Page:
And what of Sally, the Porsche who worked so hard to put Radiator Springs back on the map? I picture her selling her Cozy Cone Motel to a large hotel conglomerate. Her professional background gives her the skills needed to negotiate with the wheelers and dealers of the very world she fled so many years ago, and she makes enough money from the sale to live comfortably in gentrifying Radiator Springs. She also gains a promise from the new owners that they will preserve the historic Route 66 architecture of the motel, although that doesn’t stop them from building a modern expansion in the back of the lot. In the back of Sally’s mind, there’s a nagging sense that something went wrong: so many of the wonderful friends she made here have left. But isn’t this exactly what she worked so hard to achieve? So she settles into a comfortable existence in the town she loves, with the race car she loves, banishing those doubts from her mind.
Therein lies the paradox of this movie. On one hand, it bemoans how the modern, fast-paced world bypassed and forgot Radiator Springs. On the other hand, the solution winds up being found by gaining a representative of modern, mass-produced celebrity culture. Cars presents a nostalgia for a simpler time, when we apparently took the time to slow down and smell the roses, but can’t wrench itself free of the structure of modern consumerist society and its fickle tastes. The movie inadvertently reveals the worldview of its filmmakers, a bunch of well-meaning but ignorant California techies who know little of the world they’re trying to portray beyond nostalgic imagery.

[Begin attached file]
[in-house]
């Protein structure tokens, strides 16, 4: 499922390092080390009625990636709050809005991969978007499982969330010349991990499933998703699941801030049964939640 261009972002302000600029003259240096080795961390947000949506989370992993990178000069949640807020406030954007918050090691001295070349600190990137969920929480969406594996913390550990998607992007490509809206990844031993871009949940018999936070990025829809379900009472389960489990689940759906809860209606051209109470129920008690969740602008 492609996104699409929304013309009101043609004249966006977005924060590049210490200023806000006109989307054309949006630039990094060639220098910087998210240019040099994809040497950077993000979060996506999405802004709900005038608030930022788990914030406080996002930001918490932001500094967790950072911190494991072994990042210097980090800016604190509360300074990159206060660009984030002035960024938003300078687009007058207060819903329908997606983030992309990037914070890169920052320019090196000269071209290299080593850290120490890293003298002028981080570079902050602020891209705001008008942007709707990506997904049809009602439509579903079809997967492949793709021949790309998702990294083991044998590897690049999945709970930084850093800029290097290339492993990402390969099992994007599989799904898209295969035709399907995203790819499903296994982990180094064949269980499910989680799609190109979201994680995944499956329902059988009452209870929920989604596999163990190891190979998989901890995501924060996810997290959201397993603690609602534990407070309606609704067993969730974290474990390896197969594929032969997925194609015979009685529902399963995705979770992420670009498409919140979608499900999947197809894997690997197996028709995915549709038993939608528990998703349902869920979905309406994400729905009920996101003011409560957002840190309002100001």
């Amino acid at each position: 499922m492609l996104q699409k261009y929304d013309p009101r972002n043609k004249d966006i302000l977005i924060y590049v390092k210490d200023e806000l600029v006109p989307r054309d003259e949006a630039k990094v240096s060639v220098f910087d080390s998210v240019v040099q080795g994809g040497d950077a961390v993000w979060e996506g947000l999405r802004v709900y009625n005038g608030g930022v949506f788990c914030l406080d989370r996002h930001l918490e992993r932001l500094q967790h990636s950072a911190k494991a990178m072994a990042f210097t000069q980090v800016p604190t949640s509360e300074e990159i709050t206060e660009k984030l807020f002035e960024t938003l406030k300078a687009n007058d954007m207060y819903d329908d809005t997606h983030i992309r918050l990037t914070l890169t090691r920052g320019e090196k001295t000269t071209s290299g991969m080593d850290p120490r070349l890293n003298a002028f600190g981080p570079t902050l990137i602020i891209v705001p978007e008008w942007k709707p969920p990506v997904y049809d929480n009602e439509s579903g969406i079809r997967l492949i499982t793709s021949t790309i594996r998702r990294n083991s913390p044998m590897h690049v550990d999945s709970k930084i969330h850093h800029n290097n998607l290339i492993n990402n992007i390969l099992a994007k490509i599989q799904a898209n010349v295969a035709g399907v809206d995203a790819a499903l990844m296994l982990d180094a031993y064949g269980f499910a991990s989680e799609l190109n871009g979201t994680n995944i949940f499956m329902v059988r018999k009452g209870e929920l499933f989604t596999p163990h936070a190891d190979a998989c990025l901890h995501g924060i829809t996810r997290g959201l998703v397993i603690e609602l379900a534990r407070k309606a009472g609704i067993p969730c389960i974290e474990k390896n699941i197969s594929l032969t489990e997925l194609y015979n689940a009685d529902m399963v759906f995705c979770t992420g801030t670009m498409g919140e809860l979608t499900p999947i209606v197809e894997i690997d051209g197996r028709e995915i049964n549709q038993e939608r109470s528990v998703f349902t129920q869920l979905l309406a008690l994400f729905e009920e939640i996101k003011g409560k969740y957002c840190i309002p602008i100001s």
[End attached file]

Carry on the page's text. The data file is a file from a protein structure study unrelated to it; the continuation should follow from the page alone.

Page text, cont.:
Which leads to the last irony—and to be fair, this one isn’t entirely the fault of the filmmakers. Cars, which ostensibly promotes discovering the forgotten towns of Route 66, inspired a land in Disney’s California Adventure theme park (next door to Disneyland) modeled after Radiator Springs. Admittedly, it seems like a very nice, well-designed theme park attraction, but doesn’t it undercut the message of the film if you can just visit a theme park version of Route 66? But in the end, Route 66 has become just as much a cultural idea about a lost time as it is a real historical place. Perhaps representing it as a Disney-fied theme park attraction, alongside Main Street, U.S.A. and New Orleans Square, is as appropriate a treatment as any.
But it does illustrate the troubles I have with Cars. In the end, it can’t come up with a solution to address the problems it presents that doesn’t fit outside a mass consumerist context. And what that consumerist culture gives, it will just as easily take away.